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1048 results

Report

Head Start, Early Head Start, and Montessori

Available from: National Center for Montessori in the Public Sector (NCMPS)

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Abstract/Notes: Programs receiving Head Start funding are free to implement a high-quality Montessori program. Montessori programs can use multiple funding streams inside one Head Start classroom. Early Head Start and Head Start regulations allow mixed-age classrooms as long as the requirements for each age group are met or exceeded. Non-profit Montessori programs can be eligible to receive Head Start and Early Head Start funding.

Language: English

Published: Washington, D.C., 2016

Doctoral Dissertation

Head Start Teachers' Descriptions of Inclusion

Available from: ProQuest Dissertations and Theses

Americas, Head Start programs, Inclusive education, North America, Teachers, United States of America

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Abstract/Notes: A Head Start program in Southeast Georgia, teachers were struggling to provide appropriate services to students with special needs (SWSN) in inclusive settings. The purpose of this study was to explore Head Start teacher descriptions of their roles and the barriers that inhibit implementation of inclusive education for SWSN. McKenzie and Zascavage’s model of inclusion formed the conceptual framework that guided this study. The research questions for this study addressed teacher descriptions of their roles and the barriers that inhibit the implementation of inclusive teaching strategies. A basic qualitative design was used to capture the insights of 12 purposefully selected Head Start inclusion teachers through semi structured interviews. Themes were identified through open coding. The trustworthiness of the study was established through member checking, rich and detailed descriptions, and researcher reflexivity. The findings revealed that Head Start teachers are challenged in the role of teaching SWSN, and they need time and resource support to prioritize learning needs of this special population and additional training to improve instructional strategies. This study has implications for positive social change through the identification of strategies to overcome the challenges faced by Head Start teachers in inclusive classrooms and the identification of resources and training needs to improve the quality of services provided by Head Start teachers for the benefit of SWSN.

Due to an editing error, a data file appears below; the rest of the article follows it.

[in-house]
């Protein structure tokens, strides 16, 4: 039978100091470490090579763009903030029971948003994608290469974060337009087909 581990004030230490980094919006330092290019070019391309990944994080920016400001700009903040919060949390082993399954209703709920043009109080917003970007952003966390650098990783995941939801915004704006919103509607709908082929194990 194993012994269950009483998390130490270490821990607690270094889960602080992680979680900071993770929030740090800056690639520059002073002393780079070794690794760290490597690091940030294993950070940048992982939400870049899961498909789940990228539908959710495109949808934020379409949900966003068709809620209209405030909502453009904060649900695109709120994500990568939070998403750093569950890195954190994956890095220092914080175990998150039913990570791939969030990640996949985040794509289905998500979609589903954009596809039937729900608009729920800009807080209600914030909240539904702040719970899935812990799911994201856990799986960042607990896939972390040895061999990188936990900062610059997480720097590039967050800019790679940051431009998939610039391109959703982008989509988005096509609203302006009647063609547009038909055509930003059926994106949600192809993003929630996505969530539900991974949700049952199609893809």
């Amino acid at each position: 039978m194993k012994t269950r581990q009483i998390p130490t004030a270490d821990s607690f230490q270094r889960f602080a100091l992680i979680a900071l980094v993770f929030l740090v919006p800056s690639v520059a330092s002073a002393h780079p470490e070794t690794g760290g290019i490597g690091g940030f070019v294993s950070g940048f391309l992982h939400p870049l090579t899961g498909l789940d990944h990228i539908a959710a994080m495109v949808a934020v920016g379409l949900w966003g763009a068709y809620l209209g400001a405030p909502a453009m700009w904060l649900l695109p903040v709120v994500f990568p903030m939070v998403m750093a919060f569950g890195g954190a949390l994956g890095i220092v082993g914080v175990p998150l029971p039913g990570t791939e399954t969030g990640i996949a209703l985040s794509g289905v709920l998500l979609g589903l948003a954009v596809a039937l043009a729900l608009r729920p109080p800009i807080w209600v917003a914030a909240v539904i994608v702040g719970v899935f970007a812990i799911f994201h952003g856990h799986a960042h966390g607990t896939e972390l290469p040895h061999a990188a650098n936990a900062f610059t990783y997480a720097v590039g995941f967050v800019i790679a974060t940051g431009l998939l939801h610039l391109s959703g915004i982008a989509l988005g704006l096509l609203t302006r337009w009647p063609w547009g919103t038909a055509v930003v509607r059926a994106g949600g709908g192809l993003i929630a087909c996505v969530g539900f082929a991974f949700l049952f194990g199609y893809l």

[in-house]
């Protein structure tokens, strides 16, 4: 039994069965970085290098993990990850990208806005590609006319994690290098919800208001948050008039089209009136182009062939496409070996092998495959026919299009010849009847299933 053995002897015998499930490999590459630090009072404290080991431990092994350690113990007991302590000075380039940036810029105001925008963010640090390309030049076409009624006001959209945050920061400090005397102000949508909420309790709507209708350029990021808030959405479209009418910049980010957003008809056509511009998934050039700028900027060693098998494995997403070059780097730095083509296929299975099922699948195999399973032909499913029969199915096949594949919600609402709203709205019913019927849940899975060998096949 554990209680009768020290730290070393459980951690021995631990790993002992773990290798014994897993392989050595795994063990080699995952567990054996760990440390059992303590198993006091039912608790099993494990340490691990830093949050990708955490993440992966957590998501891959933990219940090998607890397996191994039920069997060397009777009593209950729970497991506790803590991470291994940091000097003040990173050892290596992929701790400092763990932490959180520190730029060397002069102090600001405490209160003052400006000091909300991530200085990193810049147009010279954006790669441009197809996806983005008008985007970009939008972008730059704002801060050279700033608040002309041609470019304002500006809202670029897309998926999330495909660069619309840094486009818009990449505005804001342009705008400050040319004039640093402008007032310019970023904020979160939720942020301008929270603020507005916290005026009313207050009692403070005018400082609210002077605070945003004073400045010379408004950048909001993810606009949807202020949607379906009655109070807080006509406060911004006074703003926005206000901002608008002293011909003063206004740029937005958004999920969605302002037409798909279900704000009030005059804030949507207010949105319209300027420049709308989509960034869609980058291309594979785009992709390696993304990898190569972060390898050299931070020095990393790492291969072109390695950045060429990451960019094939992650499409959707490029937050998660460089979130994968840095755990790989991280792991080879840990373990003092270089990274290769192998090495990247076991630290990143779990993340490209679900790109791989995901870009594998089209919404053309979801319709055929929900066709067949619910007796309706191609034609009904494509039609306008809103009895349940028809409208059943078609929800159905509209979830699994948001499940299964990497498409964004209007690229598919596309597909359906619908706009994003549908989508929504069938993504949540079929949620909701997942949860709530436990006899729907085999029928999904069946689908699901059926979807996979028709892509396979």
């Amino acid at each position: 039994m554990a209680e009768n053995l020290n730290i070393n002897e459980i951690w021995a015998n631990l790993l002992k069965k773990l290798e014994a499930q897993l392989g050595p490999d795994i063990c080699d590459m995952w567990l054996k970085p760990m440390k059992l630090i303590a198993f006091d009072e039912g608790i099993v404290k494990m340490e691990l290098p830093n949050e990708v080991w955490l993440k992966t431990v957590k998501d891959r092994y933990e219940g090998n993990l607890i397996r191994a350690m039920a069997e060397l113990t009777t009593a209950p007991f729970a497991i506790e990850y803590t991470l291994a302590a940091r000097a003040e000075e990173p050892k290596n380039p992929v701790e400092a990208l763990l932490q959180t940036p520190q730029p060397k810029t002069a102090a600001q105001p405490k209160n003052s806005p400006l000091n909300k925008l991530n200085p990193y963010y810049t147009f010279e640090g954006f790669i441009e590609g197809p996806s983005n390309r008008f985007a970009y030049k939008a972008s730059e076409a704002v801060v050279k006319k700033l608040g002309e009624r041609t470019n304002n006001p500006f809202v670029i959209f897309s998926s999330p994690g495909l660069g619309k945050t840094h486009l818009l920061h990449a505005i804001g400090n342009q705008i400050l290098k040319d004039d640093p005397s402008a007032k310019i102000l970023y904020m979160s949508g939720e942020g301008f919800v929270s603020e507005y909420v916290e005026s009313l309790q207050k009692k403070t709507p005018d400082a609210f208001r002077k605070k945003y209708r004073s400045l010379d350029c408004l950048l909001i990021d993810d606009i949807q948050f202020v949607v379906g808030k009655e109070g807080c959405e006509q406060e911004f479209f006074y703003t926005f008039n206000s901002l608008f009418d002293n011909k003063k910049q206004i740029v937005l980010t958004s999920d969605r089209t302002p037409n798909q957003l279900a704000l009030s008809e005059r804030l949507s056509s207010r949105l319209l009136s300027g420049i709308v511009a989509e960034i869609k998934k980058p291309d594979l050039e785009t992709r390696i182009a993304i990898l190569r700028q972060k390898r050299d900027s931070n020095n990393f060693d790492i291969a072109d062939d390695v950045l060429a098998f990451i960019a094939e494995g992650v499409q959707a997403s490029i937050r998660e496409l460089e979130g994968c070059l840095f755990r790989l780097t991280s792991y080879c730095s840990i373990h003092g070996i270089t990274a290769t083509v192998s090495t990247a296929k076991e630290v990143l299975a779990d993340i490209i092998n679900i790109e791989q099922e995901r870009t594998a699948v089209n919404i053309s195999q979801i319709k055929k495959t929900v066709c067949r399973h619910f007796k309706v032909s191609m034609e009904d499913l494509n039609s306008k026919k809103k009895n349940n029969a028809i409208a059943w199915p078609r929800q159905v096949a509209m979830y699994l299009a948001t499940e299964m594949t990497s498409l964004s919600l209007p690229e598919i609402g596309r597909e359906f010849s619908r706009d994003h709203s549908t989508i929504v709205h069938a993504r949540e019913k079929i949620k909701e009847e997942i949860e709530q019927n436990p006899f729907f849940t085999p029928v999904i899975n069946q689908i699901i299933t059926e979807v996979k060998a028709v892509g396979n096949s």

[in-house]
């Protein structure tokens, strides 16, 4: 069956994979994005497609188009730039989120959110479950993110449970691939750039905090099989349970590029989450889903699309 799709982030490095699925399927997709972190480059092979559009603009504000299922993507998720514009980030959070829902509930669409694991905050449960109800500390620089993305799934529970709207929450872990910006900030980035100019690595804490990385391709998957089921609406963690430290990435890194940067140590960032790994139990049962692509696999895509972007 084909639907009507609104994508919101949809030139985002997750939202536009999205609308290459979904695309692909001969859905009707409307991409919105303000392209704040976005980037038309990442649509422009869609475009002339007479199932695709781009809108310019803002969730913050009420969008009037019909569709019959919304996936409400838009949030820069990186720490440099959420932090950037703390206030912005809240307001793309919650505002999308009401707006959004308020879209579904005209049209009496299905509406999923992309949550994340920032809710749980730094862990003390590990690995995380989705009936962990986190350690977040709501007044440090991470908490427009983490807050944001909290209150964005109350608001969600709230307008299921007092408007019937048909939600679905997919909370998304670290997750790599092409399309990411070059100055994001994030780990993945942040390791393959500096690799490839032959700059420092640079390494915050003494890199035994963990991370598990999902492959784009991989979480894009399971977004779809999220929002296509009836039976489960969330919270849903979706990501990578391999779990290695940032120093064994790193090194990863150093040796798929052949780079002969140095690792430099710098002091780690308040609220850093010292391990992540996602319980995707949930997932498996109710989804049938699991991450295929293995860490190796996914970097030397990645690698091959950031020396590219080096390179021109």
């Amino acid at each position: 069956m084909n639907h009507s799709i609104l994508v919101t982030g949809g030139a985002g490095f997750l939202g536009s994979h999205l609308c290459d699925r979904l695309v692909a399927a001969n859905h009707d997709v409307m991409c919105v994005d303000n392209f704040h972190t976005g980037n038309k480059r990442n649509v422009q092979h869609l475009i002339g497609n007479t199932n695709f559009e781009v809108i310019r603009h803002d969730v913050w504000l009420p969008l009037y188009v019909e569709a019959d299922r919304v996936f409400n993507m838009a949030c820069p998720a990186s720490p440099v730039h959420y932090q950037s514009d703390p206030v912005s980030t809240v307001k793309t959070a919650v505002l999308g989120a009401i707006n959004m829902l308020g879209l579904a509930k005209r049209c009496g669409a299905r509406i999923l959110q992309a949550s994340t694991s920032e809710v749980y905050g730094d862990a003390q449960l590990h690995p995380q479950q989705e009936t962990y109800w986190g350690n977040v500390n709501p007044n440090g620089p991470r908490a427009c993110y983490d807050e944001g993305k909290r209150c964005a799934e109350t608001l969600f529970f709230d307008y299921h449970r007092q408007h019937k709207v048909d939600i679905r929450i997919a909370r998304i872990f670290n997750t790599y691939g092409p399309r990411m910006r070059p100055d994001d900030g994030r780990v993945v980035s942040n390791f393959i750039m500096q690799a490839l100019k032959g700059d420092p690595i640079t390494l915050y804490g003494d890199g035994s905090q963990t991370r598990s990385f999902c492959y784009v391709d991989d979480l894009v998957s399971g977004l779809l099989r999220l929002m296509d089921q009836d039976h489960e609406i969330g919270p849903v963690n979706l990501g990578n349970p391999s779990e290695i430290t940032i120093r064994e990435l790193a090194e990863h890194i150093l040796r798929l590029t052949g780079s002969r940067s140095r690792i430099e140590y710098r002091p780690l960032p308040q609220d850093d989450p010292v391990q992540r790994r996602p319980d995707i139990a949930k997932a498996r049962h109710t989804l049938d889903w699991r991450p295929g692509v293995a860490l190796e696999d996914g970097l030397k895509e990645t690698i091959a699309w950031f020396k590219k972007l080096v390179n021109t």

Language: English

Published: Minneapolis, Minnesota, 2022

Article

Possibility: Head Start - One Reality: MSCM Creates Two Innovative Projects to Serve Baltimore Head Start Children

Available from: University of Connecticut Libraries - American Montessori Society Records

Publication: Public School Montessorian, vol. 8, no. 3

Pages: 25

Public Montessori

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Language: English

ISSN: 1071-6246

Master's Thesis

The Extent That Montessori Programs Contribute to Students' Academic and Social Gains and How Montessori Programs Differ from Traditional Programs

Available from: Google Scholar

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Abstract/Notes: The purpose of this paper, through a review of current research, is to compare and contrast the Montessori Method and traditional programs and to identify the extent of the social and academic benefit from each. Researchers have found that there are some academic advantages to both programs. However, the academic gains that a child makes in traditional prekindergarten programs appear to diminish as the child gets older. Socially, children who have attended Montessori programs appear to enjoy school and have better relationships with peers and teachers than those in traditional program. An important thing to note is much of this research is inconclusive because of sampling bias due to study design. It is my recommendation that some of the aspects of Montessori education be incorporated into the traditional programs and that this continue as a supplement to the regular school day. Perhaps if students continue to be provided with additional support as they are in prekindergarten, the academic gains experienced as a result could be longer lasting.

Language: English

Published: Marquette, Michigan, 2009

Report

Evaluation of Prekindergarten Head Start. Year End Report, 1975-1976.

Available from: ERIC